IL-Based Bloomington Offset Process (bopi) Does Much More Than Produce Pocket Folders
Having the cameras shoot a full picture of a sheet that the operator can visually inspect while the press is running creates a process that leans more toward press management as opposed to problem solving the entire run.
The elder Mercier notes another advantage offered by bopi's Rapida 106 is its capability to perfect HR-UV inks on dull or gloss coated stock, without marking, for an appearance he feels is superior to conventional inks.
The state of Illinois offered a graphic arts sales tax exemption that expired at the end of August 2014, which meant the new machine had to be unloaded and completely installed in order for bopi to reap the savings. While Illinois has been in the news recently for the business migration out of the state, the capital-intensive nature of the printing industry has bopi entrenched in its current locale. Thus, Tom Mercier points out that key variables such as the Rapida 106 are going to enable his company to maintain a point of differentiation in a shrinking business landscape.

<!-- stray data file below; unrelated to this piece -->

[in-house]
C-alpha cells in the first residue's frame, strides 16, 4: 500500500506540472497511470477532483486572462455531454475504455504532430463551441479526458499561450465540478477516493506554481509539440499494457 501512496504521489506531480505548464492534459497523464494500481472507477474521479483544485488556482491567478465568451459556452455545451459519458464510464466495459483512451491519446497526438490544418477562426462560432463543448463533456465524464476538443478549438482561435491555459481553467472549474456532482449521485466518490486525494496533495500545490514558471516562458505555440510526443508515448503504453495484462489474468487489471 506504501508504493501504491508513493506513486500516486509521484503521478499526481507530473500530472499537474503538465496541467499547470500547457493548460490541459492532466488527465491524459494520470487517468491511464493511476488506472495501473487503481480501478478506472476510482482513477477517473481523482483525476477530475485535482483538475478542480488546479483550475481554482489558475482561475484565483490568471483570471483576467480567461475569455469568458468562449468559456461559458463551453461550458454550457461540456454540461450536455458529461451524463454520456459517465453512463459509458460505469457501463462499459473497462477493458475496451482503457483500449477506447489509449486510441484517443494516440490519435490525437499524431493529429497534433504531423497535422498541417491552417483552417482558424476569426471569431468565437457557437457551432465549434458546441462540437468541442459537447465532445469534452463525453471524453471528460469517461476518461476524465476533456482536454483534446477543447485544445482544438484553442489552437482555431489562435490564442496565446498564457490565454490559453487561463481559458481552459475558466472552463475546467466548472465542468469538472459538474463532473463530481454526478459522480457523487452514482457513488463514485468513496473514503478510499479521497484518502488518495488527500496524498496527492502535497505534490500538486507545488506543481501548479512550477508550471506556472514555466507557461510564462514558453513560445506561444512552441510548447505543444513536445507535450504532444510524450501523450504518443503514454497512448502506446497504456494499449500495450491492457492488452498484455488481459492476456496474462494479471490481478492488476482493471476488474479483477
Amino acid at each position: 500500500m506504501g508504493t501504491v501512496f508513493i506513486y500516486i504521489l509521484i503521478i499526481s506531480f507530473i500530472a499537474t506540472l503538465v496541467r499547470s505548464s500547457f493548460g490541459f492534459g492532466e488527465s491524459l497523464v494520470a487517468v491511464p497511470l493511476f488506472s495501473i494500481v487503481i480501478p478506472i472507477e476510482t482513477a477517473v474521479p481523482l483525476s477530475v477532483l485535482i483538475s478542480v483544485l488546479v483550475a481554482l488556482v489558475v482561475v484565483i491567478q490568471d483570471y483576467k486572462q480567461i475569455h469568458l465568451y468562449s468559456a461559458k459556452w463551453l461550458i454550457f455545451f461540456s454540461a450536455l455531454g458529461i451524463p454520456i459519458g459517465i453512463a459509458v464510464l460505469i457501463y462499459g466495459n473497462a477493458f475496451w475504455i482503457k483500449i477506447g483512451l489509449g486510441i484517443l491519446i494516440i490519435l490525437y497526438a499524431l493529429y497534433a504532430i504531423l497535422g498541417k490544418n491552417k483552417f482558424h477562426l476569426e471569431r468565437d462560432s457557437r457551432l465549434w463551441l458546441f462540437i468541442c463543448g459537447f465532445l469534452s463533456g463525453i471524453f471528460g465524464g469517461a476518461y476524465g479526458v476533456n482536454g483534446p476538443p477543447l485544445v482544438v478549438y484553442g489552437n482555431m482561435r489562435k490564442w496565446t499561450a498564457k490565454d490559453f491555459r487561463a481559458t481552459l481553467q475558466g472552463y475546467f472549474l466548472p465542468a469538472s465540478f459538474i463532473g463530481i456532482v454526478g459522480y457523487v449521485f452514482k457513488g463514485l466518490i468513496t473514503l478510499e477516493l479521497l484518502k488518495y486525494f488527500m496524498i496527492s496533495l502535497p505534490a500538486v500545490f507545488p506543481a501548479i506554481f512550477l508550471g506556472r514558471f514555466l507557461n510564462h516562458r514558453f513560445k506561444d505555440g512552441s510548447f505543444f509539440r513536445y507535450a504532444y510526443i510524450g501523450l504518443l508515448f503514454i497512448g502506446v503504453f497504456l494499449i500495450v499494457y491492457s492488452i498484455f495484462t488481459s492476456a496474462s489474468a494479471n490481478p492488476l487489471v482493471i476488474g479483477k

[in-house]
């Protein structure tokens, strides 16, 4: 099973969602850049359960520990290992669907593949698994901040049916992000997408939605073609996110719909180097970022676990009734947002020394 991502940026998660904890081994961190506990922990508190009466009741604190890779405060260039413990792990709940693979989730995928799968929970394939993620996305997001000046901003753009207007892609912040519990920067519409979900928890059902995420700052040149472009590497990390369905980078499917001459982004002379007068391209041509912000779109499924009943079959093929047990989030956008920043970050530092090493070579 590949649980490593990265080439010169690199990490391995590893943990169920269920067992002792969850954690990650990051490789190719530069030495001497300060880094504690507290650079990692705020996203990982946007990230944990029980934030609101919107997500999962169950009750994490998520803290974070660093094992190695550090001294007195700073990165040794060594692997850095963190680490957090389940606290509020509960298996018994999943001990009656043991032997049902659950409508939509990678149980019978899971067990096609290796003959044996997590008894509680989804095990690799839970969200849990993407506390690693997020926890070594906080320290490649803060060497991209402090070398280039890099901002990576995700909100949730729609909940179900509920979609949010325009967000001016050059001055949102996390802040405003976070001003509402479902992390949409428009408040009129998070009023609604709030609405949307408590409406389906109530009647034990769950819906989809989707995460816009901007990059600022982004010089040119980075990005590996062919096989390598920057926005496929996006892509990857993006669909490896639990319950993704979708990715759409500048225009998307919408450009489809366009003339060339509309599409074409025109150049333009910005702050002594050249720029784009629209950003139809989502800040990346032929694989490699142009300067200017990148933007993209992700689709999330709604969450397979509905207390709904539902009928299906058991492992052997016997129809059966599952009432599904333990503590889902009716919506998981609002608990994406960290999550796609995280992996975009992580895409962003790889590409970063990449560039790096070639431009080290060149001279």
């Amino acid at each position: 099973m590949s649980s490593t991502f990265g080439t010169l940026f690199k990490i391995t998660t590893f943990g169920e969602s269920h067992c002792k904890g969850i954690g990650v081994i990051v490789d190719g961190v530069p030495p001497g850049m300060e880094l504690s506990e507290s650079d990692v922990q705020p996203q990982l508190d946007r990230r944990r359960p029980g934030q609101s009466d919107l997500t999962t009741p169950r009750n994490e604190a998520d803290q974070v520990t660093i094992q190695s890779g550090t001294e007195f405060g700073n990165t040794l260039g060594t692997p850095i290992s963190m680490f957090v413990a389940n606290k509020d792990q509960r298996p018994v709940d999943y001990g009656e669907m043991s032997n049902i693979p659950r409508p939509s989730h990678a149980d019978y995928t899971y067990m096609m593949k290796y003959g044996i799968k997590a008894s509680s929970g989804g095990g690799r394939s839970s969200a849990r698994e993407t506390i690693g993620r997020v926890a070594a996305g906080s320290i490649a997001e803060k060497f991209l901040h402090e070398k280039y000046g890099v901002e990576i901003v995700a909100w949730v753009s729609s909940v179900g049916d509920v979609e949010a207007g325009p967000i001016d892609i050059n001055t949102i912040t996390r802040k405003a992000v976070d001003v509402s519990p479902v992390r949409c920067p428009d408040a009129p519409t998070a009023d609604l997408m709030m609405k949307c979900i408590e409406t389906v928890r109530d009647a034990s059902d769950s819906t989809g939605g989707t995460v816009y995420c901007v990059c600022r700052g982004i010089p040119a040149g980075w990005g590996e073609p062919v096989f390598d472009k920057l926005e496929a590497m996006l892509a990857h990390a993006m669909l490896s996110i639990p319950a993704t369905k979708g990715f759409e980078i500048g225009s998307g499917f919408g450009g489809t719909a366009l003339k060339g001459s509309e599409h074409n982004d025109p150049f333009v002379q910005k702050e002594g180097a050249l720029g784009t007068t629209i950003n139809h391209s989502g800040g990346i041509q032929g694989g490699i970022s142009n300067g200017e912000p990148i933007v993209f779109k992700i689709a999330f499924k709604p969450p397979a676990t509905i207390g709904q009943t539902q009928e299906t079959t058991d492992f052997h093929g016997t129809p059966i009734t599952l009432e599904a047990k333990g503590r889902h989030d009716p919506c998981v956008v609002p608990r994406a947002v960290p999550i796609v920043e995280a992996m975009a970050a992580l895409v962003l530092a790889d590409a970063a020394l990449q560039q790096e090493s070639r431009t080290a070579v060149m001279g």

A Kluge pocket folder/gluer and an MBO B30-S 644 Perfection automated continuous-feed, high-speed folder bolstered the bindery and provided the kind of computer-controlled operation to the back end that bopi had been enjoying in the pressroom. A second die-cutter and EFI Monarch MIS software also highlight the major acquisitions of the past few years.
Another high-impact piece in the current capex generation is an HP Indigo 5600, a digital press very familiar to the folks at bopi, who previously leased an Indigo 5500 and 3050. The 5600 brings white ink capabilities to the table, along with substrate thicknesses up to 18-pt. stock, the latter of which makes it friendlier for printing on plastics. The press does a heavy amount of variable data postcards, as well as POP work.